Verizon’s greed never should have put firefighters in danger

This summer firefighters have been battling the worst wildfires in California’s history. In the midst of this, Verizon was caught throttling their Internet connection, and didn’t restore it until the fire department agreed to pay more than double.

In response to more than 1,000 firefighters, EMTs, 911 operators and other first responders have signed on to an open letter calling on Congress to restore net neutrality, to ensure that big telecom companies are not allowed to put their profits ahead of public safety.

If you’re a first responder, add your name here:

What Verizon did to these firefighters could have been prevented with strong net neutrality rules in place. This is exactly the kind of abuse we have warned about since the FCC first announced its plan to repeal these key protections.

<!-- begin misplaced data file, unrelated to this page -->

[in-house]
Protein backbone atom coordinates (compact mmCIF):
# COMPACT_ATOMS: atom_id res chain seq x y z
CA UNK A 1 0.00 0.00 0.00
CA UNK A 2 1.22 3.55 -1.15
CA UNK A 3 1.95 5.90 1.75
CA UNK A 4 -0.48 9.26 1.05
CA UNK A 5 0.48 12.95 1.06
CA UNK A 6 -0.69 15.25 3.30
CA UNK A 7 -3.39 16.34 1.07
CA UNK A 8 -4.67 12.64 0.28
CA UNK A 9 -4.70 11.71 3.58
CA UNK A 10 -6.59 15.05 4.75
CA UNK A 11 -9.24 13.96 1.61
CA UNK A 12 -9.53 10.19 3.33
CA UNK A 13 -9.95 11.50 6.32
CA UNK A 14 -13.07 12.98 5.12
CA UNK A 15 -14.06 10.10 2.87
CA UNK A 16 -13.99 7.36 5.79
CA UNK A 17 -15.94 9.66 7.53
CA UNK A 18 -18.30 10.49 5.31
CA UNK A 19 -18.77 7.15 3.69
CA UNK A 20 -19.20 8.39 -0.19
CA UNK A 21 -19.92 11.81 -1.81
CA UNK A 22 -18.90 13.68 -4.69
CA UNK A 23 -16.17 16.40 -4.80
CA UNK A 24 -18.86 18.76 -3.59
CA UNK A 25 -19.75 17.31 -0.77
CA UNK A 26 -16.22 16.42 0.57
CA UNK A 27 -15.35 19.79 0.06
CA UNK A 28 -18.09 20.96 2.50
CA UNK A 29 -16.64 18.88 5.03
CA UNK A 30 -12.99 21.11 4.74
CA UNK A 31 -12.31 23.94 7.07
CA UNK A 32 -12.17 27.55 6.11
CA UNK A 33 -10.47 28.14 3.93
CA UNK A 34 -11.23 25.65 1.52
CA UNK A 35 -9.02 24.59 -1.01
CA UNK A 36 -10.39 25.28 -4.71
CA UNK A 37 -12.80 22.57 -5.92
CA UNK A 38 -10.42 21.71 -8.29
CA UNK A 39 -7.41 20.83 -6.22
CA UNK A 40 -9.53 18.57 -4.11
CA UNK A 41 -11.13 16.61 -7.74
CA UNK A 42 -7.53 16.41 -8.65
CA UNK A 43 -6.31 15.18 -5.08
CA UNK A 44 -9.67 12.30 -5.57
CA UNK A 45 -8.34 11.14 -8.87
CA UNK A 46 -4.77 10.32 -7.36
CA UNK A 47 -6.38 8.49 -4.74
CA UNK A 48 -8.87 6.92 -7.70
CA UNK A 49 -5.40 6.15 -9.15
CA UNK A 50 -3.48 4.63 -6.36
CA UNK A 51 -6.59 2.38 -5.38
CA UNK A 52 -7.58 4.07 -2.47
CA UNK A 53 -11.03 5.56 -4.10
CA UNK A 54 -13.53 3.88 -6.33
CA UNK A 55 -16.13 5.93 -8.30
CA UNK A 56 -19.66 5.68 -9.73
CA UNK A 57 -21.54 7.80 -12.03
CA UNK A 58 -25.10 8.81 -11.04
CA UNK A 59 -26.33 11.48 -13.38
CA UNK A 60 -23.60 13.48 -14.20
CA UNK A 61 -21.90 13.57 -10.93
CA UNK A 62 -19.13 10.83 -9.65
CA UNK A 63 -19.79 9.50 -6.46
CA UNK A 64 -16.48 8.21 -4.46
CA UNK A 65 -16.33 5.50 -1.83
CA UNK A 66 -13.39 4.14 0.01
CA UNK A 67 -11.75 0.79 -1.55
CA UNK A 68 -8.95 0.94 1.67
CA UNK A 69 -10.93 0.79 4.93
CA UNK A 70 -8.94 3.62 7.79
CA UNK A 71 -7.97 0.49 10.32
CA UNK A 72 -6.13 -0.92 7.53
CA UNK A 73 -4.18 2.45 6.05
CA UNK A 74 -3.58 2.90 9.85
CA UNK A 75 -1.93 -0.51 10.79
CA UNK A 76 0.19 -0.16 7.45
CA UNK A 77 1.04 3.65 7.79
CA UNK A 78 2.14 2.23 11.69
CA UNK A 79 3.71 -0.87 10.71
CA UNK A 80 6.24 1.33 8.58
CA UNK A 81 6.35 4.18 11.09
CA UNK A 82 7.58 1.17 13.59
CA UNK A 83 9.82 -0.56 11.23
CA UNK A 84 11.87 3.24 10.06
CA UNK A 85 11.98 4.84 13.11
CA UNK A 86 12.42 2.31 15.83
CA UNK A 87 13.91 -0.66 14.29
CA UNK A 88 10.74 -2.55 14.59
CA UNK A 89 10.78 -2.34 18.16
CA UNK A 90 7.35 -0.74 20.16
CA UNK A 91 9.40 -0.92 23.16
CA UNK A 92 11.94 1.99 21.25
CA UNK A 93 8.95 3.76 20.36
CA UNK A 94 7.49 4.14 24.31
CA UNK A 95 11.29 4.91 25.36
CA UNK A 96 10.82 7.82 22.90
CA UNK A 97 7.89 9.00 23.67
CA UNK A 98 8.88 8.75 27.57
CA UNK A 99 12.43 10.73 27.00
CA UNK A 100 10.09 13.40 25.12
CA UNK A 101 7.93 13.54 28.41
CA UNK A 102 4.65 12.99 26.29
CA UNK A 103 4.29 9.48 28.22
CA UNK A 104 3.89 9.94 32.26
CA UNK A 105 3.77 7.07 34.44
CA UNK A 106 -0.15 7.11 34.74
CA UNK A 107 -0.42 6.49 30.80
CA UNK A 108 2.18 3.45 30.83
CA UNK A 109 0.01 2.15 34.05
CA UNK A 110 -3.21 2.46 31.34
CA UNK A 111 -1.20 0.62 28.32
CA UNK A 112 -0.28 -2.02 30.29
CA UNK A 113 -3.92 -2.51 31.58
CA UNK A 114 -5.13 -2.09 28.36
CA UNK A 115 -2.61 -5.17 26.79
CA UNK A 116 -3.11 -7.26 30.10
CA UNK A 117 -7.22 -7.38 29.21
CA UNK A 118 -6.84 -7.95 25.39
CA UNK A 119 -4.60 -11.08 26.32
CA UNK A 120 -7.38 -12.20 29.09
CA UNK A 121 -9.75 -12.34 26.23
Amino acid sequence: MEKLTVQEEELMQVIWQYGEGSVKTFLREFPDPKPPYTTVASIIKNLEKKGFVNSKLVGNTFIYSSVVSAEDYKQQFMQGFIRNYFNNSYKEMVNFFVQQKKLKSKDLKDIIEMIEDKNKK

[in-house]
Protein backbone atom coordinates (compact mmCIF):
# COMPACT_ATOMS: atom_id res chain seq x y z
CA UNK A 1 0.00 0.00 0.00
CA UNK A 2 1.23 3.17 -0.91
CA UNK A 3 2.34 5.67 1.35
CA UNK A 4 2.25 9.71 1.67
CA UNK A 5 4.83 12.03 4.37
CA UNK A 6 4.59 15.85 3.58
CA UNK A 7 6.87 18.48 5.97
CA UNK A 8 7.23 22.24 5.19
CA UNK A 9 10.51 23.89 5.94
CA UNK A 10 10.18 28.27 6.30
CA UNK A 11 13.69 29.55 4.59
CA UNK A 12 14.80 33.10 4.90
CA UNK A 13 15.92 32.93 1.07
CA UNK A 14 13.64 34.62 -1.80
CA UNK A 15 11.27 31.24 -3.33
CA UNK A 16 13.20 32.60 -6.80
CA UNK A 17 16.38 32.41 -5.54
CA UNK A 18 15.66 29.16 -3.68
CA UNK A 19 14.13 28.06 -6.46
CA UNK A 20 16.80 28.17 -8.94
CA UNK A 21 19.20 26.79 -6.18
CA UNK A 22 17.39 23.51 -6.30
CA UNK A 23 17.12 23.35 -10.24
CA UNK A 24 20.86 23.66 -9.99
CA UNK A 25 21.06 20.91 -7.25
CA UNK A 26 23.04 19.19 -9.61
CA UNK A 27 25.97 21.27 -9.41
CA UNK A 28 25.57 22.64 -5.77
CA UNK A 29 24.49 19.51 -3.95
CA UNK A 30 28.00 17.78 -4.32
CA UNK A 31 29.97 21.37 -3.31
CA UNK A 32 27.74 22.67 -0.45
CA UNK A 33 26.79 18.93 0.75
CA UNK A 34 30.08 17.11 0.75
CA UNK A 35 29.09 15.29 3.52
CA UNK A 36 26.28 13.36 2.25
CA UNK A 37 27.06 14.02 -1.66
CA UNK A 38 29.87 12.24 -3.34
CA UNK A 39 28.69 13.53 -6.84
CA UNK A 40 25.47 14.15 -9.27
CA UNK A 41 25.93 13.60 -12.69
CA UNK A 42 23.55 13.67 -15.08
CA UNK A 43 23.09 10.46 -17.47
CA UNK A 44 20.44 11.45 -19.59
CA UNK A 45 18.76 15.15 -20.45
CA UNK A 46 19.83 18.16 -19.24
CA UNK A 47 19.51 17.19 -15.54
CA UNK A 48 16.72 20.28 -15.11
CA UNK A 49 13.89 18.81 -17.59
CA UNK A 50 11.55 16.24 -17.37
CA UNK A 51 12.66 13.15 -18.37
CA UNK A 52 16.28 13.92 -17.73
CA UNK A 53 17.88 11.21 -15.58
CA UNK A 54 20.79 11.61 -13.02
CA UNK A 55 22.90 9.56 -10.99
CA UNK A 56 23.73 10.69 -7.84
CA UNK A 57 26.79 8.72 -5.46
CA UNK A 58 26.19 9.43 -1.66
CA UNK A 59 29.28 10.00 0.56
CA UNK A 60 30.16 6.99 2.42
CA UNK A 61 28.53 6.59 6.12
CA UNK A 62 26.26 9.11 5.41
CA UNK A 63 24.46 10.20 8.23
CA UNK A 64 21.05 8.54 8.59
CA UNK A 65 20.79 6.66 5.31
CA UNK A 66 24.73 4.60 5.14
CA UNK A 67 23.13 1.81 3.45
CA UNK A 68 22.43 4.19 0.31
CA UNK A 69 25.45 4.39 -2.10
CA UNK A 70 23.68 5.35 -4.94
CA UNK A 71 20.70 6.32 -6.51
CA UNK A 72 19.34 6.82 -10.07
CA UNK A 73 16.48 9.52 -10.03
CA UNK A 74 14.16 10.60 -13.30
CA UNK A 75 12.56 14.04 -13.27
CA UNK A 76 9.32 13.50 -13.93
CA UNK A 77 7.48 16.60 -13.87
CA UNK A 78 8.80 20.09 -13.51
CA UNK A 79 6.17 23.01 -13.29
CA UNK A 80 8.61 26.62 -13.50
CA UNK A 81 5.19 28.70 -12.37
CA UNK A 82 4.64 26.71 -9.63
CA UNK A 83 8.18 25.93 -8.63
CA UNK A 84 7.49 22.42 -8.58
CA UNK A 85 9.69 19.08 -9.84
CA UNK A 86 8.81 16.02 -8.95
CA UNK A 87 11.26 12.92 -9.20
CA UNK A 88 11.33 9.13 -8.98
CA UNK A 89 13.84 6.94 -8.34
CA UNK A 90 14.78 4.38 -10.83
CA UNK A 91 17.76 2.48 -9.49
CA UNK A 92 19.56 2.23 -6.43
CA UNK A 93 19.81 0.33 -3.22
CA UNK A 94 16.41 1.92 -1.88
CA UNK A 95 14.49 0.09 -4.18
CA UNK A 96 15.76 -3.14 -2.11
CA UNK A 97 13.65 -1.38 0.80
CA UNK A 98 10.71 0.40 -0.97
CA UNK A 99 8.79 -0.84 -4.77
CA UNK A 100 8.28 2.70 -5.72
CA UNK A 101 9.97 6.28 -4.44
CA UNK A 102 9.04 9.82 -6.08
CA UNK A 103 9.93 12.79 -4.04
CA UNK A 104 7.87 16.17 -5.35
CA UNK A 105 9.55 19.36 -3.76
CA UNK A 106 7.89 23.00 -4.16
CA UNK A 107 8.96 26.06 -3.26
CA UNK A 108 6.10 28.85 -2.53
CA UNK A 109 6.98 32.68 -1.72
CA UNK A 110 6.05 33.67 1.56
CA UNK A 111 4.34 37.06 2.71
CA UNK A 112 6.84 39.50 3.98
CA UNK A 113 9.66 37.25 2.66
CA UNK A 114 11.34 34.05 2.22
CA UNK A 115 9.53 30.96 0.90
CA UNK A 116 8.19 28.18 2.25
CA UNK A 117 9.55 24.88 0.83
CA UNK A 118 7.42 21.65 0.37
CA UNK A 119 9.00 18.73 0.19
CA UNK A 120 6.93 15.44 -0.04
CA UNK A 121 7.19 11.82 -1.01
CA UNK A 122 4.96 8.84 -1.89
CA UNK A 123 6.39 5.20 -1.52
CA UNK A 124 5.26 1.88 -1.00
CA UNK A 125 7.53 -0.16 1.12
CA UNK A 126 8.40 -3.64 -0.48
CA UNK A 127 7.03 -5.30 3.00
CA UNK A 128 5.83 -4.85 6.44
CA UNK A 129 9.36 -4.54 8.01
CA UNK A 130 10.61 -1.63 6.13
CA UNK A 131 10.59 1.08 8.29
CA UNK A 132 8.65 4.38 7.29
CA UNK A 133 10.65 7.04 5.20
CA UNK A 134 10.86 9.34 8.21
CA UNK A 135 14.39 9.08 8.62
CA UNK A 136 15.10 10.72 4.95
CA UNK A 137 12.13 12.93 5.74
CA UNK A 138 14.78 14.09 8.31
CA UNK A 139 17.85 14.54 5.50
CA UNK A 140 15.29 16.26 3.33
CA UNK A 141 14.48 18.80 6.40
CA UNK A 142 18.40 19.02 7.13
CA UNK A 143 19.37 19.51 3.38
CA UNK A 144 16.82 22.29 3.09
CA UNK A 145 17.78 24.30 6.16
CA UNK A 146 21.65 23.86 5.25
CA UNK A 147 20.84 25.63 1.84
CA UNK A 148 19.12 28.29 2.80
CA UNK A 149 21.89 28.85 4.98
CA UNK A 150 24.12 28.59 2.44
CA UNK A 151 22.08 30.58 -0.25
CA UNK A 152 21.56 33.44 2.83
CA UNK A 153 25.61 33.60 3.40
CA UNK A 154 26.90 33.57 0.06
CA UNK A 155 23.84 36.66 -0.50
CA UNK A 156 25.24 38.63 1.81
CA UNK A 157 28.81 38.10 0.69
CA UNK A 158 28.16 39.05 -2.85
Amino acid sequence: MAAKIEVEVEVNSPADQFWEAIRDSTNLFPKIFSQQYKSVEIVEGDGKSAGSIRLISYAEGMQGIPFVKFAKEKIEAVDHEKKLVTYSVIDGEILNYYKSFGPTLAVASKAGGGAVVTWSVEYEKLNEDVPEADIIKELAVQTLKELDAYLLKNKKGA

The rules the FCC repealed, the 2015 Open Internet Order, had enhanced network disclosure rules that would’ve promoted greater transparency on plans offered by providers like Verizon. Additionally, the FCC would have had full oversight over broadband services, and could have been able to investigate what Verizon described as a simple “mistake.” But sadly, when the FCC repealed net neutrality, they essentially walked away from any responsibility over broadband. The Electronic Frontier Foundation has a great post laying all of this out here.

Going forward we can restore strong net neutrality protections by passing the Congressional Review Act (CRA) resolution to overturn the FCC’s repeal. So far more than 170 members of Congress from both sides of the aisle have signed the CRA “discharge petition” to force a vote to restore net neutrality past House leadership, but there are tons more who are ignoring us.

No elected official wants to look like they’re risking public safety or selling out emergency workers who are risking their lives. That’s why it’s essential that we amplify the voices of first responders in this debate.

If you’re a first responder please add your name to the letter, or forward the URL on to every emergency worker you know.

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